Disability as a development issue: The fact that disability is a cross-cutting issue has by and large been well-established. But the new argument put forward by disability rights advocates is that it is not just a human rights issue but also a development issue. Therefore, it needs to be looked at from that lens as well. This is a relatively new thinking but one with tremendous merit. Leaders from the disability movement, especially from the developing world, should be motivated to imbibe this thought and incorporate it in their own advocacy.

Going to the grassroots: Javed Abidi, Chairperson of Disabled People’s International (DPI) firmly believes that disability rights will have to be realised at the grassroots and not in New York and Geneva. This is a valid argument and throws a sense of caution at the sudden, seemingly top down disability agenda and related advocacy. Most disability rights advocates would prefer a mix of bottoms up and top down mechanism, favouring the bottoms up flow. This is where organisations like DPI have a huge role to play. DPI’s strength lies in its unparalleled reach at the grassroots across 130 countries and 5 regions. Most of its members are drawn from the developing world and across disabilities. This also puts a huge responsibility on DPI’s leadership and its members to actively engage in the MDG and post-MDG processes. 

Monday, February 15, 2010

Techshare 2010: Give us 'best' assistive devices!

Techshare 2010 was inaugurated in New Delhi today. IT Minister, Sachin Pilot was too busy, I guess. However, Social Justice Minister, Mukul Wasnik came & saw the exhibition too. We drew his attention to the ADIP Scheme under which rotten, low quality wheelchairs, crutches, white canes & hearing aids are distributed. Crores are Rupees are wasted. Govt. pretends they are doing it to 'alleviate' the suffering of disabled people. Actually, they only add to it!!!

Under this Scheme, ALIMCO in Kanpur still manufactures British era goods. I would not wish their wheelchairs on my worst enemy! I swear!! These 'goods' are transported in trucks to 'backward' districts & villages & given to 'poor' disabled people, under Govt's 'Camp' approach. 'Goods' are so bad, no one uses them. Nothing ever changes. Only person happy: the politician, for photos published next day in local papers.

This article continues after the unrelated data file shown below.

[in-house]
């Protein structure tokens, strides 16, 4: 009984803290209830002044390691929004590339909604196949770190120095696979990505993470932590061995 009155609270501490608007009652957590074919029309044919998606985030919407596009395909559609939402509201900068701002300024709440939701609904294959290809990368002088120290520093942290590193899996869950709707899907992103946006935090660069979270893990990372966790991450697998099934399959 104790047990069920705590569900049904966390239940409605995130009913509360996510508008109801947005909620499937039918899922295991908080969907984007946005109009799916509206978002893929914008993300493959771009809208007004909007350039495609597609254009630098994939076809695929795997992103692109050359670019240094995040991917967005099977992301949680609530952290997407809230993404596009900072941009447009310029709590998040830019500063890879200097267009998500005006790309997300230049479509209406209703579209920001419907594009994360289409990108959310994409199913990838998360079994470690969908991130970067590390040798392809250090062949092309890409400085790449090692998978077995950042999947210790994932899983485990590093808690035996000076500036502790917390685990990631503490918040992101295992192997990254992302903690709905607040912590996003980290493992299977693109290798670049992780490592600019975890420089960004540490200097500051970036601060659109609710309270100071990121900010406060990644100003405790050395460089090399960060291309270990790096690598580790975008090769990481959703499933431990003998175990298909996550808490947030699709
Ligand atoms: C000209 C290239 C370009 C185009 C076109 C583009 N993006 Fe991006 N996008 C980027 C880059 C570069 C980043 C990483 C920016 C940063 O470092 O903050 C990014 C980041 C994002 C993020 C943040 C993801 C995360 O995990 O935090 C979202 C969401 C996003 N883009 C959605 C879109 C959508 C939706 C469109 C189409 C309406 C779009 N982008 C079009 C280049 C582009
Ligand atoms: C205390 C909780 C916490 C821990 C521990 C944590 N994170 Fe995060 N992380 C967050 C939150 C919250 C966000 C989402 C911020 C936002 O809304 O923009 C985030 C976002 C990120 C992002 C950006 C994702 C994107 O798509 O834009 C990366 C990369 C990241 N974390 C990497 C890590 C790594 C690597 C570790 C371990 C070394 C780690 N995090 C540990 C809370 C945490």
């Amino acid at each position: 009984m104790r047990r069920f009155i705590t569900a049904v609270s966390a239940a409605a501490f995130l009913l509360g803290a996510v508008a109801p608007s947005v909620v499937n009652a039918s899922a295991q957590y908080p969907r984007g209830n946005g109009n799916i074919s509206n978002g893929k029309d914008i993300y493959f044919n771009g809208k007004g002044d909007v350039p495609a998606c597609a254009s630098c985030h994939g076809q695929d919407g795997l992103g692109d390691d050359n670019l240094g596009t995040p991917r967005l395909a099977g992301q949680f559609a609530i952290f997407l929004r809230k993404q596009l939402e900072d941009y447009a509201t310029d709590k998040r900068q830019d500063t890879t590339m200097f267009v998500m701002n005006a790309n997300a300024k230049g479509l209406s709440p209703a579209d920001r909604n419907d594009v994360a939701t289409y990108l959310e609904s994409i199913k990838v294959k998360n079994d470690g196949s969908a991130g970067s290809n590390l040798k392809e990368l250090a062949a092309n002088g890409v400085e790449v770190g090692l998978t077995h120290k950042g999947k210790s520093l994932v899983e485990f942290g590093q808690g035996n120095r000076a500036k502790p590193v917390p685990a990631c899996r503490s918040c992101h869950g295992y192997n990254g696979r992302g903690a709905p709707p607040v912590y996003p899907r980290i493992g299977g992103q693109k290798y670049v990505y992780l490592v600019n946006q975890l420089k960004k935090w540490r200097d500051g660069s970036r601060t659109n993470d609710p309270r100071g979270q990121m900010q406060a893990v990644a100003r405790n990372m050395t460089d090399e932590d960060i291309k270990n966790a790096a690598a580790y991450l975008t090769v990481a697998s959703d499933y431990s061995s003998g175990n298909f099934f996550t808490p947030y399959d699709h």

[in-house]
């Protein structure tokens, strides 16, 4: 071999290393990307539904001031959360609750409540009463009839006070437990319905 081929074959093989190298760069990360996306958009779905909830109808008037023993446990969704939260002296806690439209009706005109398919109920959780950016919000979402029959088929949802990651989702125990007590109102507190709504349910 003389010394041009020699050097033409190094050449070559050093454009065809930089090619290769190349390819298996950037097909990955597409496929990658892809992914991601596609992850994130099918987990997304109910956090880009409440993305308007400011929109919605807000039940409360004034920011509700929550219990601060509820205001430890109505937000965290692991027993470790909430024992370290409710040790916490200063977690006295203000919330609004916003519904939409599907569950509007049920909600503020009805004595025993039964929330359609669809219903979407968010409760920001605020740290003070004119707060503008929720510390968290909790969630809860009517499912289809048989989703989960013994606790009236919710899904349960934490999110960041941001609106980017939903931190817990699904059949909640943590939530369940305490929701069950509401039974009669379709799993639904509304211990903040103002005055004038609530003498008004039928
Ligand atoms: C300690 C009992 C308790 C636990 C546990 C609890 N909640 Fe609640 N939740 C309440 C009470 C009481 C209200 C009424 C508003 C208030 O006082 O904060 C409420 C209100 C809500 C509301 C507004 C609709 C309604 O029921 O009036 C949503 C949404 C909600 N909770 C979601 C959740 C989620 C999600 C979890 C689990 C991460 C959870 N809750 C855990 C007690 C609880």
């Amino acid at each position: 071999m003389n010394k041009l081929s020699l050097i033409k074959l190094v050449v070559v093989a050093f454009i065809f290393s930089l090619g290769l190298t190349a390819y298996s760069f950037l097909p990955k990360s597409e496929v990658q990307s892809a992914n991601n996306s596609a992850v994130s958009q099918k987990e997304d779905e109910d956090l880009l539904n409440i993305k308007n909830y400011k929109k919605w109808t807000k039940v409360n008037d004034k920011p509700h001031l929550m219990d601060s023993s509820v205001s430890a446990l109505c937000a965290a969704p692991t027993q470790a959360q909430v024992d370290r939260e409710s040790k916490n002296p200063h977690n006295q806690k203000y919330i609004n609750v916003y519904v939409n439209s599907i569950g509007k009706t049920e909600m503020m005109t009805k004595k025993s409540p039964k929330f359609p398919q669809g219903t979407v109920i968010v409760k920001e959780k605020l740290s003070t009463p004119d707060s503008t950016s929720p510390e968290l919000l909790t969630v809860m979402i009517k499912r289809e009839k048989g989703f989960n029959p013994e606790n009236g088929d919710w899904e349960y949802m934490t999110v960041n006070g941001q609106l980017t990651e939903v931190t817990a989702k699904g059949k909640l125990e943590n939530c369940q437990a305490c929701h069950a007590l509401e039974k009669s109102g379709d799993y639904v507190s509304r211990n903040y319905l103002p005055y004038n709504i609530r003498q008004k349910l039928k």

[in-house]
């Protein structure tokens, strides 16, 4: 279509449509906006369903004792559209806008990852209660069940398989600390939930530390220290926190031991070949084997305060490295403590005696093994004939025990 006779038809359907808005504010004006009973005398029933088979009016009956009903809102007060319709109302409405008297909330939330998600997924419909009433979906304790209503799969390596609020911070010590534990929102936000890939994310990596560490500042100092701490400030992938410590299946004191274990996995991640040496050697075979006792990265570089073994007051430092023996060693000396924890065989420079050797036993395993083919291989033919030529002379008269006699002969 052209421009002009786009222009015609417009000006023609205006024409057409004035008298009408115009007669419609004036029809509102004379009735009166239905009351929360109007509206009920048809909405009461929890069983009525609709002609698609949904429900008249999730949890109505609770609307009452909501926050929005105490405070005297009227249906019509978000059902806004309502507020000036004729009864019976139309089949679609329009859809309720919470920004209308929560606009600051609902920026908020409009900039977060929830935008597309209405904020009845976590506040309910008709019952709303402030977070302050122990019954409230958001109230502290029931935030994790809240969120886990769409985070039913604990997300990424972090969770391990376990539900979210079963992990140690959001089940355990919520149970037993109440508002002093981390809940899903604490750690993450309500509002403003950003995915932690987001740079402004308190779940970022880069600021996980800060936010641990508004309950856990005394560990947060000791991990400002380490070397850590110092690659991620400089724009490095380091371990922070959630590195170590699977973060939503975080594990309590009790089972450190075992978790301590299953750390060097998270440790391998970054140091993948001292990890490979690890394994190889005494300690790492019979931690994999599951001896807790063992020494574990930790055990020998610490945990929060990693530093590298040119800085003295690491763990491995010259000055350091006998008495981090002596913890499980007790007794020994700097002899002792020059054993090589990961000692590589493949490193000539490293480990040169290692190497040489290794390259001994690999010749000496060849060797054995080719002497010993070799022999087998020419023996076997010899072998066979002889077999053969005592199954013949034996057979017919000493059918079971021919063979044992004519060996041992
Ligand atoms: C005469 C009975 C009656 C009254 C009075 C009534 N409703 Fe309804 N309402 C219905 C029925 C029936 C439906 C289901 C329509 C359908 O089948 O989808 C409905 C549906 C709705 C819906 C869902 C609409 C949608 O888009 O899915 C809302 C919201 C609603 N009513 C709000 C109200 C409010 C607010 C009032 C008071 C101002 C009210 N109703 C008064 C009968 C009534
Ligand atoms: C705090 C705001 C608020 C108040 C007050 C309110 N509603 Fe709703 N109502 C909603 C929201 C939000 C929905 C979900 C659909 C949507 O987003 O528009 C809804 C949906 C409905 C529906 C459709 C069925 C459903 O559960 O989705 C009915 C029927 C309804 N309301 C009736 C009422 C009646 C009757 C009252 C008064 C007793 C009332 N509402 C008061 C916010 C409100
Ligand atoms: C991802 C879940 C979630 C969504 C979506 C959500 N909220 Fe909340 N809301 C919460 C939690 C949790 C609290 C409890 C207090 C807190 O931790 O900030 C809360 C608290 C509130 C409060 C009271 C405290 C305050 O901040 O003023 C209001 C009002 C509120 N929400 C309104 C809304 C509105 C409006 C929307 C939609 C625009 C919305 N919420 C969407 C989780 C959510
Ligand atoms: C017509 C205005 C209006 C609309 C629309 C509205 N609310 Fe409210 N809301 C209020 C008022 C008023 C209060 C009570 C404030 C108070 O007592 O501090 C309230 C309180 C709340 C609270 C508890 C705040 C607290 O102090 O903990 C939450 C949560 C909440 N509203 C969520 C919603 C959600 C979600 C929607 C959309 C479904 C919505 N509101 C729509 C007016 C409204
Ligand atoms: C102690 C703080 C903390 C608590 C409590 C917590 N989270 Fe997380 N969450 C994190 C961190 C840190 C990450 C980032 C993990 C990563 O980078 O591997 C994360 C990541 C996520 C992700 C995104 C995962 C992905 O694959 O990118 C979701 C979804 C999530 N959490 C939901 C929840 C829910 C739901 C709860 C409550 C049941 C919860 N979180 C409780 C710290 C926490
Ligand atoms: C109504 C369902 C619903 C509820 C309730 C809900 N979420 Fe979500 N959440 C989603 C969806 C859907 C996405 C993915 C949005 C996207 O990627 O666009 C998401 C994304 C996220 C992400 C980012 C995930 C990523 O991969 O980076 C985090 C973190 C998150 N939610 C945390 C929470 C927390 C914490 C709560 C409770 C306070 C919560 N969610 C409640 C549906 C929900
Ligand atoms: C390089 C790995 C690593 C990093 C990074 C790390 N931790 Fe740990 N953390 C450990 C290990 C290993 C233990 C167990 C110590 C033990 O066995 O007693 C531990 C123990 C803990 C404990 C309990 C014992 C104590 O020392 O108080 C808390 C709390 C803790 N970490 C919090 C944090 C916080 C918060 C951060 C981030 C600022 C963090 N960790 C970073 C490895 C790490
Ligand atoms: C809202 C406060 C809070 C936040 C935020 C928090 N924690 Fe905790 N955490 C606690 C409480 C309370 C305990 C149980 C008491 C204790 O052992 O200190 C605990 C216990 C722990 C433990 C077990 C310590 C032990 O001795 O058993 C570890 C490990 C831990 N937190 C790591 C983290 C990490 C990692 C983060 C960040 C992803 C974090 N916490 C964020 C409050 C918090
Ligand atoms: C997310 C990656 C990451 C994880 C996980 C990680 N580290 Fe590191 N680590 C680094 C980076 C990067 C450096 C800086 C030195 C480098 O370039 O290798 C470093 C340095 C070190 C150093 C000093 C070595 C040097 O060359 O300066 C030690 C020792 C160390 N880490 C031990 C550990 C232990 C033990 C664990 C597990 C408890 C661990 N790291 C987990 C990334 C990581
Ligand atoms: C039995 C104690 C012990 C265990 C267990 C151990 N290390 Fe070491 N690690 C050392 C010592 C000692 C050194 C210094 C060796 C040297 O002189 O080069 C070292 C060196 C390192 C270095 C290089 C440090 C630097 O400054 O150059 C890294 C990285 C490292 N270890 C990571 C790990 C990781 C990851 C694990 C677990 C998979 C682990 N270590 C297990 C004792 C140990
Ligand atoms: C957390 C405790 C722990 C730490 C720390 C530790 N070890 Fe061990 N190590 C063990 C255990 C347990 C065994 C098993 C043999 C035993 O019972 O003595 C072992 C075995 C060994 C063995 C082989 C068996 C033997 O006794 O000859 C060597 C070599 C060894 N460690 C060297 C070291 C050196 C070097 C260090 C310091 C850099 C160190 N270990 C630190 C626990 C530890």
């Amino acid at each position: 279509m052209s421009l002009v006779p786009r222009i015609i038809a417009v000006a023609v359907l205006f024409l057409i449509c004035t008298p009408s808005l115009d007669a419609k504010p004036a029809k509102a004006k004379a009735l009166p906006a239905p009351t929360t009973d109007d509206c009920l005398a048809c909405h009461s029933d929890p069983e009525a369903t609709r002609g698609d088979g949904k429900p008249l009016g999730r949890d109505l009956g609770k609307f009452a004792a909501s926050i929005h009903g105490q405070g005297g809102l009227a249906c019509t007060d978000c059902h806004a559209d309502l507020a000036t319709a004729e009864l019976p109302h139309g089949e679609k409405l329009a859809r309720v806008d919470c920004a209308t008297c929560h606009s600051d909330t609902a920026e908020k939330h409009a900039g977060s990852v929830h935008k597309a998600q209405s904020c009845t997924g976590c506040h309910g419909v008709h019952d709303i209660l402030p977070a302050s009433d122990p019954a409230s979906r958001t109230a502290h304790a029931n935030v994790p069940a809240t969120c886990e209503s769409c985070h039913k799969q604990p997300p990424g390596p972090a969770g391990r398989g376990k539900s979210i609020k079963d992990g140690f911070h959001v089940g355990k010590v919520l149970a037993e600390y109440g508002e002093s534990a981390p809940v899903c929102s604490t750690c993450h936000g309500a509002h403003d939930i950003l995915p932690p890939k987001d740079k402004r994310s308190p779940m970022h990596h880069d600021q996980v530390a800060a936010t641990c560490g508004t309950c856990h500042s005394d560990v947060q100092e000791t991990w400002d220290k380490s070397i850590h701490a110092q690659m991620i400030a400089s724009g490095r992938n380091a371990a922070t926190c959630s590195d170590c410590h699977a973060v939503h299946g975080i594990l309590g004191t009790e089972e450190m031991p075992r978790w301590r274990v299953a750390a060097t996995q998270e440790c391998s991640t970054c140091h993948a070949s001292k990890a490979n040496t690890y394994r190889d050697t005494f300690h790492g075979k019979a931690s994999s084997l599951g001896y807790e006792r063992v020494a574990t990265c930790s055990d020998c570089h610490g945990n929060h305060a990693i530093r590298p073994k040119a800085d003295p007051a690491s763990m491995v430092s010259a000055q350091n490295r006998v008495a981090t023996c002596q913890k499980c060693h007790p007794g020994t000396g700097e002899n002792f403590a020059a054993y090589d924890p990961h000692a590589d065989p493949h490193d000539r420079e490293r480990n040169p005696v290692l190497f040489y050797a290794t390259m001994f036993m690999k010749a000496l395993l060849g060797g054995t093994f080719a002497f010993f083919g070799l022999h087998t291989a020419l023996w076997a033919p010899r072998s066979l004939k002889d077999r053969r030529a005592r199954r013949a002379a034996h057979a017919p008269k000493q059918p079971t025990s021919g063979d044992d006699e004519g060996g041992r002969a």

XIth Five Year Plan clearly says: "ALIMCO should not be a monopoly supplier". Plan has been approved by the Cabinet, but no implementation. The Plan further says: "Approach should be to provide BEST assistive devices by encouraging multiple manufacturers & even through imports". Planning Commission promised: "XIth Plan shall allocate adequate funds for strengthening of this Scheme". Over 2 years gone! No action yet!!

At Techshare's inauguration today, I cornered Mukul Wasnik on this vital issue. He has promised he will "look into the matter". Let's see. My honest opinion: Entire ADIP scheme needs to be overhauled! ALIMCO needs to be shut down or totally revamped!! Will MSJE listen? Will they do it??

Can you think of a life without technology?!!

Techshare 2010 was inaugurated in New Delhi earlier today. I had written this short article for their brochure. Am sharing it here on my blog for wider dissemination.

In today's time & age, can you think of a day, literally, without the use of say your mobile phone, or going onto the Internet, or switching on the TV in the evening?! Then think of not going to an ATM, or not being able to use your washing machine or microwave?!